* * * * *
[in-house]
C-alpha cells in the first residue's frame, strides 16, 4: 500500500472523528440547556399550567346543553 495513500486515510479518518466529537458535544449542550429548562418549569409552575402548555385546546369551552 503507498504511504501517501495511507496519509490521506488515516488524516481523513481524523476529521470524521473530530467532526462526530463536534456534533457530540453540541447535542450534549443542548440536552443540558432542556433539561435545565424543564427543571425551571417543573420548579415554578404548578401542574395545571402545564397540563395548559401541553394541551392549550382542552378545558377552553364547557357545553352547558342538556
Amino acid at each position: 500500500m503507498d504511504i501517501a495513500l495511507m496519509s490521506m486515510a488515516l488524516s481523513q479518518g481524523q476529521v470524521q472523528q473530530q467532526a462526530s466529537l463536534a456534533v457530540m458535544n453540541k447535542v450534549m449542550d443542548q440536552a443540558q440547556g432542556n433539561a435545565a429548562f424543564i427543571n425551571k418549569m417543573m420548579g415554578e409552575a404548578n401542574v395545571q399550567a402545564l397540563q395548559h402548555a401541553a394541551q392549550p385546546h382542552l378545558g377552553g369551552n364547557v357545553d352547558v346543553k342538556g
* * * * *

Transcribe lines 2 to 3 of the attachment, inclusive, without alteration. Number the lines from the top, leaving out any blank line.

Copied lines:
C-alpha cells in the first residue's frame, strides 16, 4: 500500500472523528440547556399550567346543553 495513500486515510479518518466529537458535544449542550429548562418549569409552575402548555385546546369551552 503507498504511504501517501495511507496519509490521506488515516488524516481523513481524523476529521470524521473530530467532526462526530463536534456534533457530540453540541447535542450534549443542548440536552443540558432542556433539561435545565424543564427543571425551571417543573420548579415554578404548578401542574395545571402545564397540563395548559401541553394541551392549550382542552378545558377552553364547557357545553352547558342538556
Amino acid at each position: 500500500m503507498d504511504i501517501a495513500l495511507m496519509s490521506m486515510a488515516l488524516s481523513q479518518g481524523q476529521v470524521q472523528q473530530q467532526a462526530s466529537l463536534a456534533v457530540m458535544n453540541k447535542v450534549m449542550d443542548q440536552a443540558q440547556g432542556n433539561a435545565a429548562f424543564i427543571n425551571k418549569m417543573m420548579g415554578e409552575a404548578n401542574v395545571q399550567a402545564l397540563q395548559h402548555a401541553a394541551q392549550p385546546h382542552l378545558g377552553g369551552n364547557v357545553d352547558v346543553k342538556g